Seqana: quantifying carbon in the soil
Net Zero

Seqana: quantifying carbon in the soil

Understory Team
Understory Team

Seqana uses remote sensing technology to conduct soil carbon sequestration analysis.

Jakob Levin, Co-Founder of Seqana, presents at Understory's 'Startups Driving Sustainability' Showcase in January 2022. To watch the entire Showcase, click here.

Carbon storage has become a prevalent issue. With our world's reliance on carbon emitting activities, the safe removal and storage of it is an important consideration. Carbon sequestration is the capture, removal and storage of carbon dioxide from the atmosphere. This can be done by both nature-based and emerging technology solutions. Many of the nature-based solutions are called carbon sinks, because they absorb more carbon from the atmosphere than they release.

While many folks immediately think of trees when it comes to nature-based carbon sequestration, other natural items also sequester carbon. These include things like seaweed, bamboo, the ocean, and the soil. Soil actually sequesters 4x more carbon than trees, however less than 5% of the world’s available soil carbon is utilized for this purpose1. Soil holds the largest portion of available carbon on earth, and many don’t realize just how much of a difference that can be made using the carbon under their feet.

REDD = reducing emissions from deforestation and forest degradation; ALM = agricultural land management; WRC = wetland restoration & conservation; IFM = improved forest management; ARR = afforestation, reforestation and revegetation

Tracking carbon emissions is a necessary way to understand the effect of human interactions with the environment. Current technology innovations now track carbon emissions as well as the absorption of carbon. While it’s a relatively new concept, tracking carbon storage is extremely necessary as it allows us to understand the ‘net amount’ of carbon that is emitted (emissions - storage = net emissions) or the amount of carbon offsets that are naturally available. These offsets come into play in the Voluntary Carbon Markets, where these carbon sinks are sold as offsets against carbon emissions.

The process for developing and selling carbon credits in the carbon markets is somewhat complex. It starts with Carbon Project Developers who manage projects that are developed to sequester, manage, or destroy emissions. These organizations come in many forms including private companies, non-profits, and NGOs. The project developers use the funds from the carbon credit sales to continue investing into the projects and provide planetary benefits. And they need to be held accountable to achieve the results that they’ve promised. This is where monitoring, reporting, and verification (MRV) plays an important role in the carbon markets. Unfortunately, traditional MRV technology is slow and extremely expensive for project developers. The process can take months or even years to complete which can limit the growth of these environmental projects and hamper the overall voluntary carbon markets .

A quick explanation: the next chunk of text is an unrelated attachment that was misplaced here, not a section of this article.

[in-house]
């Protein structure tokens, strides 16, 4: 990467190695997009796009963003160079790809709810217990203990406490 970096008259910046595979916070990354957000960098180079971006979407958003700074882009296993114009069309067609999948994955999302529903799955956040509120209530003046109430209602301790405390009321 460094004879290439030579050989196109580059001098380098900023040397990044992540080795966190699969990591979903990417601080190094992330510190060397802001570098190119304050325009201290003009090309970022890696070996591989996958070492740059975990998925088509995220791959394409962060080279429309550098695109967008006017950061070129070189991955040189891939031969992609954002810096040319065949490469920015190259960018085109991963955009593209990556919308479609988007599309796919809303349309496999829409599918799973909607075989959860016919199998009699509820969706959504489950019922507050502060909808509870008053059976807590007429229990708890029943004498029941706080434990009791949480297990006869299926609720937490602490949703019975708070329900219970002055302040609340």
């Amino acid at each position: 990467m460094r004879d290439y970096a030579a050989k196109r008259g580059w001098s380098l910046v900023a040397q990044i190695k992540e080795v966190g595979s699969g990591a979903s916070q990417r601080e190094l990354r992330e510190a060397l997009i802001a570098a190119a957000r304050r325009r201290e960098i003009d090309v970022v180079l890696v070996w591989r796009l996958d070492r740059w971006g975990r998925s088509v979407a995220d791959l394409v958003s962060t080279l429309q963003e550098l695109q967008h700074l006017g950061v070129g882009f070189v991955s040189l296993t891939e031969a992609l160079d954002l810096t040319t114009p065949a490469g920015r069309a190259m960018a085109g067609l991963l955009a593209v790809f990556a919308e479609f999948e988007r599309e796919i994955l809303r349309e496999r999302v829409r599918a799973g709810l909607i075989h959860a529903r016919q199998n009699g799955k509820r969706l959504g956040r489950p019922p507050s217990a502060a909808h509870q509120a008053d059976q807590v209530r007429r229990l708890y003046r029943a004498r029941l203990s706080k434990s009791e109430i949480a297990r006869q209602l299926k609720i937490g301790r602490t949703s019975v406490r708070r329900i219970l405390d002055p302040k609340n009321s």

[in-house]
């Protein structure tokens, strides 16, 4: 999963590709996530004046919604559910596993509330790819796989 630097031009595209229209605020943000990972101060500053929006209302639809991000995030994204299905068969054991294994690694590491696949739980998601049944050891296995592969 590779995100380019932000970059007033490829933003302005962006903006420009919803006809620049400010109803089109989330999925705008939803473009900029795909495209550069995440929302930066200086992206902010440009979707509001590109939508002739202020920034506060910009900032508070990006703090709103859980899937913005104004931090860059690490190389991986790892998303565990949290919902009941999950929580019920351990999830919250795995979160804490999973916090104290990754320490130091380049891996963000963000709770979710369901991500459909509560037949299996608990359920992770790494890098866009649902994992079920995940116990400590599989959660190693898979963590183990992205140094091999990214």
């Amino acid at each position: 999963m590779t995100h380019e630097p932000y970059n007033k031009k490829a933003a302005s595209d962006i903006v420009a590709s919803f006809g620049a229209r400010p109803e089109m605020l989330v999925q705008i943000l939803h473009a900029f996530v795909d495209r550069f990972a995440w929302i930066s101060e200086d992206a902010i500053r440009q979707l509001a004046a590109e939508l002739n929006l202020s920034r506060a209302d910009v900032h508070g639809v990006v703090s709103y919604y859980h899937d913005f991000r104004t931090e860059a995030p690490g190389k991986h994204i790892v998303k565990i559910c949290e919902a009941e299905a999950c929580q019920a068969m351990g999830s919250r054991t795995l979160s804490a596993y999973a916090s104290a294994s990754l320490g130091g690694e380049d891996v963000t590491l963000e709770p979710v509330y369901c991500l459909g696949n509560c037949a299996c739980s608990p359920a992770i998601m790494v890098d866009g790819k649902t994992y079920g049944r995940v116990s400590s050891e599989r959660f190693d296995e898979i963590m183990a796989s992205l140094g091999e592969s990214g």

Seqana is a global carbon sequestration monitoring system focused on soil organic carbon. The platform compiles data from a variety of sources, including satellite imagery, and uses statistical modeling to produce analytics. The company produces insights that allow project developers and other stakeholders to measure and monitor soil organic carbon levels via software rather than from the field. Utilizing Seqana’s technology platform, users avoid traditional soil sampling and measuring procedures which saves both time and money. To date, Seqana’s technology has been used to analyze over 1.2 billion hectares.

In addition to Monitoring Services, Seqana also offers scouting tools to help project developers find the best sites for their projects. The company will also be launching Seqana.Earth, a brand new software that will allow users to track, report, and even sell their carbon storage from their own homes. Powered by the Google Earth engine, it is a tool that will allow project developers to use this data for monitoring, reporting, and verification insights. With the tool, users are able to access global vegetation data from the past 20 years.

Seqana’s goal is to simplify the MRV process for soil organic carbon projects and make these projects more accessible. Through analytics, they believe they can help the industry scale regenerative agriculture practices and increase the amount of carbon that is absorbed from the atmosphere. Seqana’s technology is projected to help over 500 million farmers.

To learn more about Seqana, watch the company’s presentation at our Understory Showcase here: Understory’s ‘Startups Driving Sustainability’ January 2022 Showcase Event.

You can also check out the The Understory Podcast episode featuring the CEO and Co-Founder of Seqana: Stefan Gönner of Seqana: sequestering soil organic carbon.

[1] Seqana. 2022

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